Moreover, having established the emergence of four distinct profiles of COVID-19 experiences, the present study sought to better understand these profiles through an investigation of contributing factors including demographics, psychological distress variables, and specific stressful events during COVID-19. To be clear, the small effect sizes, based on Cramer’s V, suggest a cautious interpretation. Nonetheless, some interesting patterns became apparent in the comparison of these profiles. First, participants who reported predominantly negative experiences during the onset of COVID-19 were significantly proportionately more likely to be female, retired, disabled or not working, as well as to report low income. This finding is in line with previous literature [10, 14, 45, 46] which has found that individuals who have reported more negative experiences in response to the onset of COVID-19 have tended to be those already in a position of psychosocial or financial disadvantage. Thus, although they may not have reported experiencing the greatest number of challenges, individuals reporting predominantly negative experiences during COVID-19 in the present study may have been in a greater position of vulnerability at the onset of the pandemic. However, surprisingly, participants who reported predominantly negative experiences during the onset of COVID-19 were not the ones who experienced the highest proportion of stressful events during the early onset of the pandemic.
Interestingly, individuals who reported high levels of both negative and positive COVID-19 experiences were also more likely to have experienced the highest proportion of adverse COVID-19 specific events. Specifically, they were more likely to report loss of wages, having received or knowing someone who received a diagnosis of COVID-19, or having lost someone due to COVID-19 complications. They were also the profile most likely to report symptoms of anxiety and depression and the second most likely to report stress. Thus, although the plethora of challenges caused by the pandemic may have brought about intense negative experiences for these individuals, results suggest that these individuals reported endorsing a high degree of positive experiences during the early months of the COVID-19 as well.
A possible explanation for this discrepancy could be that the high negative and positive experiences reported by individuals in this profile occurred sequentially rather than simultaneously. We hope that future research addresses the temporal order of both negative and positive experiences during COVID-19 as researchers begin to analyze their longitudinal data on the psychological impacts of the pandemic. In the present study, it may have been the case that individuals within the High Mixed profile had good resources to begin with, which may have enabled them to cope well with the high number of challenges that they encountered. This is tentatively supported by the fact that the individuals in this profile were significantly more likely to be working prior to the pandemic and to be reporting an annual income between $30,000 to $99,000.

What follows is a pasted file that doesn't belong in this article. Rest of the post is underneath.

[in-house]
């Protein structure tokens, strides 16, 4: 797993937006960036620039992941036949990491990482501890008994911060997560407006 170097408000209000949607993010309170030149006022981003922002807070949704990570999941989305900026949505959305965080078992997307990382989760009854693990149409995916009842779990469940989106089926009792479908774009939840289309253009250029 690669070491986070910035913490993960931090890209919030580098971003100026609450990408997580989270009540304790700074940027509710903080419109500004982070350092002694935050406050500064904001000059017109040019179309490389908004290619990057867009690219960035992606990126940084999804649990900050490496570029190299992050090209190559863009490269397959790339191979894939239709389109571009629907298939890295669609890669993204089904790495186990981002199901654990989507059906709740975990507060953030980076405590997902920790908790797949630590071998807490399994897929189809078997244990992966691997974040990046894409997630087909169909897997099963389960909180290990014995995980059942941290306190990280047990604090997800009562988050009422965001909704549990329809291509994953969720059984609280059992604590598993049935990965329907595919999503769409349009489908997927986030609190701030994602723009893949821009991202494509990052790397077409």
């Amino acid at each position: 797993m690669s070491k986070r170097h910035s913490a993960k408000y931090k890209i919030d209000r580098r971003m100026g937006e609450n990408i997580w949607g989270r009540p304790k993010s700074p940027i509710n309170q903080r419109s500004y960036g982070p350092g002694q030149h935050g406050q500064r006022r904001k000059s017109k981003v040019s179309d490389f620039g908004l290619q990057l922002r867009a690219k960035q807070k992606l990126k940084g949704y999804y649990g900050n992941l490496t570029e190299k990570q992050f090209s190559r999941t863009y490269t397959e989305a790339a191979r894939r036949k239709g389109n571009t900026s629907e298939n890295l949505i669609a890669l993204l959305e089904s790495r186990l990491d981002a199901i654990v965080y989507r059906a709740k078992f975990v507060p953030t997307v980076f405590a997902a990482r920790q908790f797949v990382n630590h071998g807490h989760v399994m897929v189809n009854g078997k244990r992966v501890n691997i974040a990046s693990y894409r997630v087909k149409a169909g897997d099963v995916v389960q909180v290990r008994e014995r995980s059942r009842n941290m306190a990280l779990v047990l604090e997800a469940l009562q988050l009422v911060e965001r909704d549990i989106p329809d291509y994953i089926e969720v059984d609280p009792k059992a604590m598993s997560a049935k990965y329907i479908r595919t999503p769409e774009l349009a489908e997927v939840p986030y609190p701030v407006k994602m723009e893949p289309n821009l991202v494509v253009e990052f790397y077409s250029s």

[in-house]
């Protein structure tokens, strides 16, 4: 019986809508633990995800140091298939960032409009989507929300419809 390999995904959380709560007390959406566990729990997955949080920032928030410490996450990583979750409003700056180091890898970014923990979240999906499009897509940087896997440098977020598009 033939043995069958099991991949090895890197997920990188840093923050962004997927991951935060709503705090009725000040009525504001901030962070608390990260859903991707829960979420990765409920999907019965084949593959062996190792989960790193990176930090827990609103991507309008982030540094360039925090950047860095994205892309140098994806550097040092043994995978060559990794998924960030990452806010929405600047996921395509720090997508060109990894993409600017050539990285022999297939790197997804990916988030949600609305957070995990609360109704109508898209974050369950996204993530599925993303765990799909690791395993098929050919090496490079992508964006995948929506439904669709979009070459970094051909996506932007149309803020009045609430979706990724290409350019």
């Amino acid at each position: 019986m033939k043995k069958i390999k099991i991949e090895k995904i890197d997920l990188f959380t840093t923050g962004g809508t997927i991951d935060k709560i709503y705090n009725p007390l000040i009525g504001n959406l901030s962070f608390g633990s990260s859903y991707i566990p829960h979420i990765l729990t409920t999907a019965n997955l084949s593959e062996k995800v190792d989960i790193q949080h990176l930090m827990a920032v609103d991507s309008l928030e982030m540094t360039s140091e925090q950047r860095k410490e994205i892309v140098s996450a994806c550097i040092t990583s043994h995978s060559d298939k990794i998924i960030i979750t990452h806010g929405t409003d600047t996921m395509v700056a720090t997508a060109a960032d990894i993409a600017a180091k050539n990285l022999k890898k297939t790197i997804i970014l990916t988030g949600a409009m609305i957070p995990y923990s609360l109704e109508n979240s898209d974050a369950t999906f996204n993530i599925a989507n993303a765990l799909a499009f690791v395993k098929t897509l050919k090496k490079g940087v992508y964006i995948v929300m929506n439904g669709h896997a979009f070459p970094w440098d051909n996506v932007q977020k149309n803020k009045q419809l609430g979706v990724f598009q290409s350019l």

Alternatively, it may be that the high negative and positive experiences reported during the pandemic occurred simultaneously for these individuals. Although seemingly counter-intuitive, this would be consistent with stress research showing that positive and negative emotions cannot only co-occur during chronic high stress periods but that positive emotions may be a critical part of the stress response in order to foster resilience . Specifically, during periods of high and chronic stress, beyond the natural negative experiences resulting from an adverse situation, individuals may also report positive experiences as a result of trying to form a sense of personal meaning and growth out of the experience [23, 47, 48]. Nevertheless, future longitudinal research is needed in order to elucidate these findings.
In summary, the present study builds upon existing research in the UK in which similar reports of both negative and positive experiences specific to the pandemic were found also using a validated, researcher-designed measure . This communality in finding distinct reports of both negative and positive experiences, despite the fact that the US and UK’s highly politicized national responses to the pandemic were arguably two of the most globally controversial , speaks to the underlying strength of this finding. Furthermore, most interestingly, these findings provide a unique contribution by using a person-centered approach to investigate the complexity and diversity of profiles of experiences during the pandemic. These findings document a strong pattern of mixed negative and positive experiences specific to COVID-19, which further strengthens the growing body of literature regarding the complexity of experiences and the surprising potential for resilience during the pandemic.